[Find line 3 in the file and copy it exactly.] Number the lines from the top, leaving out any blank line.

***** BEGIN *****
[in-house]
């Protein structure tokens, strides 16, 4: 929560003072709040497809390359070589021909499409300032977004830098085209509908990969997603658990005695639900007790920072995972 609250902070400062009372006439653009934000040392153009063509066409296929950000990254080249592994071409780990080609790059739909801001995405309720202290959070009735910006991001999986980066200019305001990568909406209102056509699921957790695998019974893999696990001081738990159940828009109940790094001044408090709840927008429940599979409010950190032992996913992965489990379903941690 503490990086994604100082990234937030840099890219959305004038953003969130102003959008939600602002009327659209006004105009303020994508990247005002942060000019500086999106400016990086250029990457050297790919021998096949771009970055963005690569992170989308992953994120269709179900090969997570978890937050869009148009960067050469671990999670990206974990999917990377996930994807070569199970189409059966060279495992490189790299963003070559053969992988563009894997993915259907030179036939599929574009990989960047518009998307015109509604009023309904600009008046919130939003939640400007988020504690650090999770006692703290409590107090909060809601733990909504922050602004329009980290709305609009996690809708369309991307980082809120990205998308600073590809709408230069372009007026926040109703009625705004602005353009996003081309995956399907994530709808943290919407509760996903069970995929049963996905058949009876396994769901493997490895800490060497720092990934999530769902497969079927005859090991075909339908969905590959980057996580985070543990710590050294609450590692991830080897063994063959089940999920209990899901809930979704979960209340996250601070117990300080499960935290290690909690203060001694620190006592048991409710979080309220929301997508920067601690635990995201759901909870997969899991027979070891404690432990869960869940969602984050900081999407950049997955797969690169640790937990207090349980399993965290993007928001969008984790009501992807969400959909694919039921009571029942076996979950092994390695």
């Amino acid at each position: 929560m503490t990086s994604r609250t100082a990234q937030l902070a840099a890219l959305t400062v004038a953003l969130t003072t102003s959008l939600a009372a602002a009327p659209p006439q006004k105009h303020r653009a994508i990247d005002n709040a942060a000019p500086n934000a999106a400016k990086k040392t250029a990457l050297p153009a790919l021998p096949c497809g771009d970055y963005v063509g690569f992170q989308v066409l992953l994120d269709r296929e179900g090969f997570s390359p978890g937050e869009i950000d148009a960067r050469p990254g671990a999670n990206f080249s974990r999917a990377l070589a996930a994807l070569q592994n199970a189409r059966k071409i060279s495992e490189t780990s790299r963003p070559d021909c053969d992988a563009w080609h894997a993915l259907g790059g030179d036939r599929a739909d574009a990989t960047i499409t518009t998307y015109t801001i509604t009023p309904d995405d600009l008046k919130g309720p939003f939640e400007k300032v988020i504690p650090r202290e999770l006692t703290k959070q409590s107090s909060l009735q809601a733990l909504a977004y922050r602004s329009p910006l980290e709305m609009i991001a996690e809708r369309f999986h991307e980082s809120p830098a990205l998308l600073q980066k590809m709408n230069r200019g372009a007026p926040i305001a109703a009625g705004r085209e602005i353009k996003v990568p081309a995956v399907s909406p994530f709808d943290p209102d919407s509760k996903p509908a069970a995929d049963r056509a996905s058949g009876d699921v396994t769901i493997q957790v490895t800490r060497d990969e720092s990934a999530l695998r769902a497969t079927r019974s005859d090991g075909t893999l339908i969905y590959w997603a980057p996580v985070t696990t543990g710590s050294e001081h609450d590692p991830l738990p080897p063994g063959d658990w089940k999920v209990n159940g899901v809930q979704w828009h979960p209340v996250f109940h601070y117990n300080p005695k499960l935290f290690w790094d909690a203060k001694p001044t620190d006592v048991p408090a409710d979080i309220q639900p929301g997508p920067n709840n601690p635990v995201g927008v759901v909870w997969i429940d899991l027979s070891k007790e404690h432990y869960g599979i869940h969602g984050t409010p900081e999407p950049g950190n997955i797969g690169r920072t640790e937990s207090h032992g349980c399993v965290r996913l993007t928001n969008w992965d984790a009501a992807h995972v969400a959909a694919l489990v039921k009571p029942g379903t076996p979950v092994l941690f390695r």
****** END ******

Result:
């Amino acid at each position: 929560m503490t990086s994604r609250t100082a990234q937030l902070a840099a890219l959305t400062v004038a953003l969130t003072t102003s959008l939600a009372a602002a009327p659209p006439q006004k105009h303020r653009a994508i990247d005002n709040a942060a000019p500086n934000a999106a400016k990086k040392t250029a990457l050297p153009a790919l021998p096949c497809g771009d970055y963005v063509g690569f992170q989308v066409l992953l994120d269709r296929e179900g090969f997570s390359p978890g937050e869009i950000d148009a960067r050469p990254g671990a999670n990206f080249s974990r999917a990377l070589a996930a994807l070569q592994n199970a189409r059966k071409i060279s495992e490189t780990s790299r963003p070559d021909c053969d992988a563009w080609h894997a993915l259907g790059g030179d036939r599929a739909d574009a990989t960047i499409t518009t998307y015109t801001i509604t009023p309904d995405d600009l008046k919130g309720p939003f939640e400007k300032v988020i504690p650090r202290e999770l006692t703290k959070q409590s107090s909060l009735q809601a733990l909504a977004y922050r602004s329009p910006l980290e709305m609009i991001a996690e809708r369309f999986h991307e980082s809120p830098a990205l998308l600073q980066k590809m709408n230069r200019g372009a007026p926040i305001a109703a009625g705004r085209e602005i353009k996003v990568p081309a995956v399907s909406p994530f709808d943290p209102d919407s509760k996903p509908a069970a995929d049963r056509a996905s058949g009876d699921v396994t769901i493997q957790v490895t800490r060497d990969e720092s990934a999530l695998r769902a497969t079927r019974s005859d090991g075909t893999l339908i969905y590959w997603a980057p996580v985070t696990t543990g710590s050294e001081h609450d590692p991830l738990p080897p063994g063959d658990w089940k999920v209990n159940g899901v809930q979704w828009h979960p209340v996250f109940h601070y117990n300080p005695k499960l935290f290690w790094d909690a203060k001694p001044t620190d006592v048991p408090a409710d979080i309220q639900p929301g997508p920067n709840n601690p635990v995201g927008v759901v909870w997969i429940d899991l027979s070891k007790e404690h432990y869960g599979i869940h969602g984050t409010p900081e999407p950049g950190n997955i797969g690169r920072t640790e937990s207090h032992g349980c399993v965290r996913l993007t928001n969008w992965d984790a009501a992807h995972v969400a959909a694919l489990v039921k009571p029942g379903t076996p979950v092994l941690f390695r």